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AIESEC introduces its sustainablity initatives

Feba George | The Ticker
Feba George | The Ticker

Baruch College’s chapter of AIESEC celebrated Sustainable Development Goals Day on Sept. 24 by holding an event on the second-floor lobby of the Newman Vertical Campus.

The SDGs were adopted by the U.N. in 2015 at the U.N. Sustainable Development Summit. 

Seventeen goals were set for the 2030 agenda in order to improve an array of issues that the planet faces.

Some of the goals include no poverty, industry innovation and infrastructure, as well as affordable and clean energy.

At the event, students were encouraged to sign up for volunteering or internships abroad and were able to take pictures with a handmade poster of the seventeen SDGs.

“The goal is to develop a cultural awareness and to help other communities around the world that might be less fortunate and help them develop,” said AJ Delgenio a member of AIESEC about the organization’s purpose.

An ongoing theme of the event was the many ways in which students can get involved on and off campus, both nationally or internationally, in aiding other communities.

In light of it being SDG day, several students were asked what sustainability means to them.

“Sustainability means letting society grow at its own pace, but at the same time going at an accelerated pace,” Darren Wang, a member of AIESEC, said.

“One goal that I really like is gender equality, I’m gay myself so it’s something that I really appreciate, especially since it promotes such a large range of things.”

Wang also stressed the importance of keeping an open mind when it comes to these issues and others that are addressed by the SDGs.

“On an environmental level, [sustainability] means to be able to land at zero waster and live with the materials that we have without having to destroy any more of our environment,” said Delgenio.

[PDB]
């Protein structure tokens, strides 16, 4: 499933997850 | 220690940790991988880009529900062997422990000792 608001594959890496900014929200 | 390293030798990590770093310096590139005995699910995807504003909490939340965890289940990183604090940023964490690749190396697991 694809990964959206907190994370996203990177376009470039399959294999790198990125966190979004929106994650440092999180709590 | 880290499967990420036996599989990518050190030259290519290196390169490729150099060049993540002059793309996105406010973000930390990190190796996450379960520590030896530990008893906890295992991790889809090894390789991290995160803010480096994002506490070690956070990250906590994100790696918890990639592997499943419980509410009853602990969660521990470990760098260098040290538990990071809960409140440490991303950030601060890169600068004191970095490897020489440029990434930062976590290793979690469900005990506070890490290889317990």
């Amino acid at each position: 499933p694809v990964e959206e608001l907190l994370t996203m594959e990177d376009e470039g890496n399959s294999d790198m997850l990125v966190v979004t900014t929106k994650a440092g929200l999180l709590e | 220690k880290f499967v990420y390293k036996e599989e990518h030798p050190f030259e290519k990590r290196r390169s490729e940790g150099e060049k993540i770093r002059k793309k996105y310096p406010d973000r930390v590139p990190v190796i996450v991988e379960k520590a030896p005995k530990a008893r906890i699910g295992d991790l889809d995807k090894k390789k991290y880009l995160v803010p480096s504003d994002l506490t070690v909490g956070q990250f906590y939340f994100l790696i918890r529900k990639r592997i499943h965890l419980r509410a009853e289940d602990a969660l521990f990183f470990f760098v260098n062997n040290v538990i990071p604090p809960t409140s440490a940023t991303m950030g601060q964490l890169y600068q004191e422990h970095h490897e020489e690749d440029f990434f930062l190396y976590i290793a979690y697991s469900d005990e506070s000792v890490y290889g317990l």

“On an economic level, [it means] to be able to have economic growth where we don’t crash eventually and move along naturally without having any major dips.”

Delgenio, who is majoring in economics, went on to emphasize the importance of the work and economic growth of the U.N. plan.

This plan aims to increase employment opportunities worldwide, reduce the gender pay gap and promote safe working environments.

He mentioned the interconnectedness of job opportunities with income, food and education, relating it to why he thought this was the most important part of the SDG.

“When people aren’t poor, they don’t have to worry as much about working for jobs to make sure they can put food on the table and if they don’t have to worry about putting food on the table then they don’t have to worry about not being able to go to school,” Delgenio said.

“I would volunteer anywhere, I just wanna get out and help the communities,” said freshman Carlos Moya Moran after having signed up for AIESEC. 

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